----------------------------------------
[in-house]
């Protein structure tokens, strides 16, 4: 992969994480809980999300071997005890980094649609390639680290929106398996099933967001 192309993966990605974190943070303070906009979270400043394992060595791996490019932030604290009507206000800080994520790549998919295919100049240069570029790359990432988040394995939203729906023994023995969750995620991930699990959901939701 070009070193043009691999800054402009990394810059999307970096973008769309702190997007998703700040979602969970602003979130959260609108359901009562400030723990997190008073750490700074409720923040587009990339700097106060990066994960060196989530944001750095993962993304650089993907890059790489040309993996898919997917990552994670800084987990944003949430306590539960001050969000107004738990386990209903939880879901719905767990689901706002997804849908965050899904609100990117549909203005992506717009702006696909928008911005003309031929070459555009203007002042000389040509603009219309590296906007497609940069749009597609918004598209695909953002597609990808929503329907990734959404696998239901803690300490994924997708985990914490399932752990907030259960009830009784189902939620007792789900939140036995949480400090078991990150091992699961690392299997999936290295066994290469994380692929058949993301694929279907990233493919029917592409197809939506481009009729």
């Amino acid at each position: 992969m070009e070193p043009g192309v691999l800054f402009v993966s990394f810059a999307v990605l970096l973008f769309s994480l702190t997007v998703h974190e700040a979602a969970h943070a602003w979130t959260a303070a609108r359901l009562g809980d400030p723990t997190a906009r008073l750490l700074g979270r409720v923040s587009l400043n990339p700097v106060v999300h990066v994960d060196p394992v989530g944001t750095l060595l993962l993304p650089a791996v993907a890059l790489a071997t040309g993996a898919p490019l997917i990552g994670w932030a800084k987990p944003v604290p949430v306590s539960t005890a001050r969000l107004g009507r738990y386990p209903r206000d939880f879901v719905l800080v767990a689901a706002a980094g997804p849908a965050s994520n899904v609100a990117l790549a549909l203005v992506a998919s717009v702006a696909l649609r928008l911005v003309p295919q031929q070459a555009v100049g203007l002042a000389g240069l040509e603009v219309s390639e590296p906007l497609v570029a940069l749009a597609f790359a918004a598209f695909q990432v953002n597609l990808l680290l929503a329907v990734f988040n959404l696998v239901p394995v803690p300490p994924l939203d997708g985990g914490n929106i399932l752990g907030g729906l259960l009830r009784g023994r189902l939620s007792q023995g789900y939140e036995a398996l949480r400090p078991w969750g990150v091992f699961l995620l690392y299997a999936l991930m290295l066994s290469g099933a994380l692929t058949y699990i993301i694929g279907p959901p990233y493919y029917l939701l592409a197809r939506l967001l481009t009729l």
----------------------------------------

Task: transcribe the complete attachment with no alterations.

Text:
[in-house]
């Protein structure tokens, strides 16, 4: 992969994480809980999300071997005890980094649609390639680290929106398996099933967001 192309993966990605974190943070303070906009979270400043394992060595791996490019932030604290009507206000800080994520790549998919295919100049240069570029790359990432988040394995939203729906023994023995969750995620991930699990959901939701 070009070193043009691999800054402009990394810059999307970096973008769309702190997007998703700040979602969970602003979130959260609108359901009562400030723990997190008073750490700074409720923040587009990339700097106060990066994960060196989530944001750095993962993304650089993907890059790489040309993996898919997917990552994670800084987990944003949430306590539960001050969000107004738990386990209903939880879901719905767990689901706002997804849908965050899904609100990117549909203005992506717009702006696909928008911005003309031929070459555009203007002042000389040509603009219309590296906007497609940069749009597609918004598209695909953002597609990808929503329907990734959404696998239901803690300490994924997708985990914490399932752990907030259960009830009784189902939620007792789900939140036995949480400090078991990150091992699961690392299997999936290295066994290469994380692929058949993301694929279907990233493919029917592409197809939506481009009729």
């Amino acid at each position: 992969m070009e070193p043009g192309v691999l800054f402009v993966s990394f810059a999307v990605l970096l973008f769309s994480l702190t997007v998703h974190e700040a979602a969970h943070a602003w979130t959260a303070a609108r359901l009562g809980d400030p723990t997190a906009r008073l750490l700074g979270r409720v923040s587009l400043n990339p700097v106060v999300h990066v994960d060196p394992v989530g944001t750095l060595l993962l993304p650089a791996v993907a890059l790489a071997t040309g993996a898919p490019l997917i990552g994670w932030a800084k987990p944003v604290p949430v306590s539960t005890a001050r969000l107004g009507r738990y386990p209903r206000d939880f879901v719905l800080v767990a689901a706002a980094g997804p849908a965050s994520n899904v609100a990117l790549a549909l203005v992506a998919s717009v702006a696909l649609r928008l911005v003309p295919q031929q070459a555009v100049g203007l002042a000389g240069l040509e603009v219309s390639e590296p906007l497609v570029a940069l749009a597609f790359a918004a598209f695909q990432v953002n597609l990808l680290l929503a329907v990734f988040n959404l696998v239901p394995v803690p300490p994924l939203d997708g985990g914490n929106i399932l752990g907030g729906l259960l009830r009784g023994r189902l939620s007792q023995g789900y939140e036995a398996l949480r400090p078991w969750g990150v091992f699961l995620l690392y299997a999936l991930m290295l066994s290469g099933a994380l692929t058949y699990i993301i694929g279907p959901p990233y493919y029917l939701l592409a197809r939506l967001l481009t009729l």